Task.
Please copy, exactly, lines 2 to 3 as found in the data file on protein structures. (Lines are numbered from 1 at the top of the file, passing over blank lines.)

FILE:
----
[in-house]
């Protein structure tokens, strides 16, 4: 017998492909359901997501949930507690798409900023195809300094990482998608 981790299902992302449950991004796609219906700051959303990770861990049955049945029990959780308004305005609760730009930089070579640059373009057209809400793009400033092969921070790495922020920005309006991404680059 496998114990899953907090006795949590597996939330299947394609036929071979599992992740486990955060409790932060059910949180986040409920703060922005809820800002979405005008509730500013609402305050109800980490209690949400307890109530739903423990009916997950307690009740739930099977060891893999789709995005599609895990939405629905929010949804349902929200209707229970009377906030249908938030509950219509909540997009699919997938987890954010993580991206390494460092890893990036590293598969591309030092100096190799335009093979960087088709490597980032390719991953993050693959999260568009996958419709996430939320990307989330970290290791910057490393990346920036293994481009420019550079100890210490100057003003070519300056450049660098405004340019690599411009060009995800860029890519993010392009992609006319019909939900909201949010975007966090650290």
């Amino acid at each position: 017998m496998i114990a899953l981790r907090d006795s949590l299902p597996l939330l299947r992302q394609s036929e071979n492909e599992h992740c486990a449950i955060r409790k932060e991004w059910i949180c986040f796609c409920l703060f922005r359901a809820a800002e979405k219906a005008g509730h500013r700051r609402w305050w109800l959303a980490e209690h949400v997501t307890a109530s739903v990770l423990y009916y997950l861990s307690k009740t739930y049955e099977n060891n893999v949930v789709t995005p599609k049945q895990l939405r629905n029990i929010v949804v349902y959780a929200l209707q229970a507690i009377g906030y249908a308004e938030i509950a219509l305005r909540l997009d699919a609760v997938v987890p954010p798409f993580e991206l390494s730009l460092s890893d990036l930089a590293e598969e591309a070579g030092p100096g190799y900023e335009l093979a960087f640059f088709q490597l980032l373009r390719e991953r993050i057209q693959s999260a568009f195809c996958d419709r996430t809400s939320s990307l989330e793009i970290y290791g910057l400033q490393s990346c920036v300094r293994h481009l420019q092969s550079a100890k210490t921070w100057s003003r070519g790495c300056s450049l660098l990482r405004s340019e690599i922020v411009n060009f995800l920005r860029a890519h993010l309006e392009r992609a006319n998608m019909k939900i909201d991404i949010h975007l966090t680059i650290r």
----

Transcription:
């Protein structure tokens, strides 16, 4: 017998492909359901997501949930507690798409900023195809300094990482998608 981790299902992302449950991004796609219906700051959303990770861990049955049945029990959780308004305005609760730009930089070579640059373009057209809400793009400033092969921070790495922020920005309006991404680059 496998114990899953907090006795949590597996939330299947394609036929071979599992992740486990955060409790932060059910949180986040409920703060922005809820800002979405005008509730500013609402305050109800980490209690949400307890109530739903423990009916997950307690009740739930099977060891893999789709995005599609895990939405629905929010949804349902929200209707229970009377906030249908938030509950219509909540997009699919997938987890954010993580991206390494460092890893990036590293598969591309030092100096190799335009093979960087088709490597980032390719991953993050693959999260568009996958419709996430939320990307989330970290290791910057490393990346920036293994481009420019550079100890210490100057003003070519300056450049660098405004340019690599411009060009995800860029890519993010392009992609006319019909939900909201949010975007966090650290």
């Amino acid at each position: 017998m496998i114990a899953l981790r907090d006795s949590l299902p597996l939330l299947r992302q394609s036929e071979n492909e599992h992740c486990a449950i955060r409790k932060e991004w059910i949180c986040f796609c409920l703060f922005r359901a809820a800002e979405k219906a005008g509730h500013r700051r609402w305050w109800l959303a980490e209690h949400v997501t307890a109530s739903v990770l423990y009916y997950l861990s307690k009740t739930y049955e099977n060891n893999v949930v789709t995005p599609k049945q895990l939405r629905n029990i929010v949804v349902y959780a929200l209707q229970a507690i009377g906030y249908a308004e938030i509950a219509l305005r909540l997009d699919a609760v997938v987890p954010p798409f993580e991206l390494s730009l460092s890893d990036l930089a590293e598969e591309a070579g030092p100096g190799y900023e335009l093979a960087f640059f088709q490597l980032l373009r390719e991953r993050i057209q693959s999260a568009f195809c996958d419709r996430t809400s939320s990307l989330e793009i970290y290791g910057l400033q490393s990346c920036v300094r293994h481009l420019q092969s550079a100890k210490t921070w100057s003003r070519g790495c300056s450049l660098l990482r405004s340019e690599i922020v411009n060009f995800l920005r860029a890519h993010l309006e392009r992609a006319n998608m019909k939900i909201d991404i949010h975007l966090t680059i650290r």